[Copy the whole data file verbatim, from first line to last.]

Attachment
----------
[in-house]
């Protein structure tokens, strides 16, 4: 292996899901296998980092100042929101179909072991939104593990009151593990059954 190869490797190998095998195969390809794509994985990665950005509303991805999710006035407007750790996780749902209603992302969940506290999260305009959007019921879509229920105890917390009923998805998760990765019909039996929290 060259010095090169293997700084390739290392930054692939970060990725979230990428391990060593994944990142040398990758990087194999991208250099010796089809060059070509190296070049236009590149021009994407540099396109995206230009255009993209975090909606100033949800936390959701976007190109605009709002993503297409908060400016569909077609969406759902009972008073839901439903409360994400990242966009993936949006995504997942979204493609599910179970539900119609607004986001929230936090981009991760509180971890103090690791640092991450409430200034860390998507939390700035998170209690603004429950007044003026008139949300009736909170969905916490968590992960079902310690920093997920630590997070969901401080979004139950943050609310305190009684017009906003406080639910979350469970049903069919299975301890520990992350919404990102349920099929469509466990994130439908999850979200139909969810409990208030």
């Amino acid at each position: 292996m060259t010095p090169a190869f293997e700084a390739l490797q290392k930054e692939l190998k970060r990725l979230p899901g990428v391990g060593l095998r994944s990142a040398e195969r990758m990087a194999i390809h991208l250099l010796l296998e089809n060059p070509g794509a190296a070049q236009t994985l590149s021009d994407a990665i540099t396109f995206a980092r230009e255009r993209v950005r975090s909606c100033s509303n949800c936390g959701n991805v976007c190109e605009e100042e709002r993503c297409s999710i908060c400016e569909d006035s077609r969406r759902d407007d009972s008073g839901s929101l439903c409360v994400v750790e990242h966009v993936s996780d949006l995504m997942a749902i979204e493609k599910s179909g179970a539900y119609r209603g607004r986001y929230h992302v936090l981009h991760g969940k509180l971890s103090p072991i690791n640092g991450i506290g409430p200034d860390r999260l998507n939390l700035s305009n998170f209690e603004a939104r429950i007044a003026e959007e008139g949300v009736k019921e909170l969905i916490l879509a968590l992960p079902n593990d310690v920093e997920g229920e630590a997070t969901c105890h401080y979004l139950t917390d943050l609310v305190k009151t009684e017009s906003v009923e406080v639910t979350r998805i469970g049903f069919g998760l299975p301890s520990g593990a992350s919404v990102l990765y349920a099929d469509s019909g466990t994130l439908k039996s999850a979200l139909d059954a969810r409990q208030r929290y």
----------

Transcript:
[in-house]
């Protein structure tokens, strides 16, 4: 292996899901296998980092100042929101179909072991939104593990009151593990059954 190869490797190998095998195969390809794509994985990665950005509303991805999710006035407007750790996780749902209603992302969940506290999260305009959007019921879509229920105890917390009923998805998760990765019909039996929290 060259010095090169293997700084390739290392930054692939970060990725979230990428391990060593994944990142040398990758990087194999991208250099010796089809060059070509190296070049236009590149021009994407540099396109995206230009255009993209975090909606100033949800936390959701976007190109605009709002993503297409908060400016569909077609969406759902009972008073839901439903409360994400990242966009993936949006995504997942979204493609599910179970539900119609607004986001929230936090981009991760509180971890103090690791640092991450409430200034860390998507939390700035998170209690603004429950007044003026008139949300009736909170969905916490968590992960079902310690920093997920630590997070969901401080979004139950943050609310305190009684017009906003406080639910979350469970049903069919299975301890520990992350919404990102349920099929469509466990994130439908999850979200139909969810409990208030």
């Amino acid at each position: 292996m060259t010095p090169a190869f293997e700084a390739l490797q290392k930054e692939l190998k970060r990725l979230p899901g990428v391990g060593l095998r994944s990142a040398e195969r990758m990087a194999i390809h991208l250099l010796l296998e089809n060059p070509g794509a190296a070049q236009t994985l590149s021009d994407a990665i540099t396109f995206a980092r230009e255009r993209v950005r975090s909606c100033s509303n949800c936390g959701n991805v976007c190109e605009e100042e709002r993503c297409s999710i908060c400016e569909d006035s077609r969406r759902d407007d009972s008073g839901s929101l439903c409360v994400v750790e990242h966009v993936s996780d949006l995504m997942a749902i979204e493609k599910s179909g179970a539900y119609r209603g607004r986001y929230h992302v936090l981009h991760g969940k509180l971890s103090p072991i690791n640092g991450i506290g409430p200034d860390r999260l998507n939390l700035s305009n998170f209690e603004a939104r429950i007044a003026e959007e008139g949300v009736k019921e909170l969905i916490l879509a968590l992960p079902n593990d310690v920093e997920g229920e630590a997070t969901c105890h401080y979004l139950t917390d943050l609310v305190k009151t009684e017009s906003v009923e406080v639910t979350r998805i469970g049903f069919g998760l299975p301890s520990g593990a992350s919404v990102l990765y349920a099929d469509s019909g466990t994130l439908k039996s999850a979200l139909d059954a969810r409990q208030r929290y």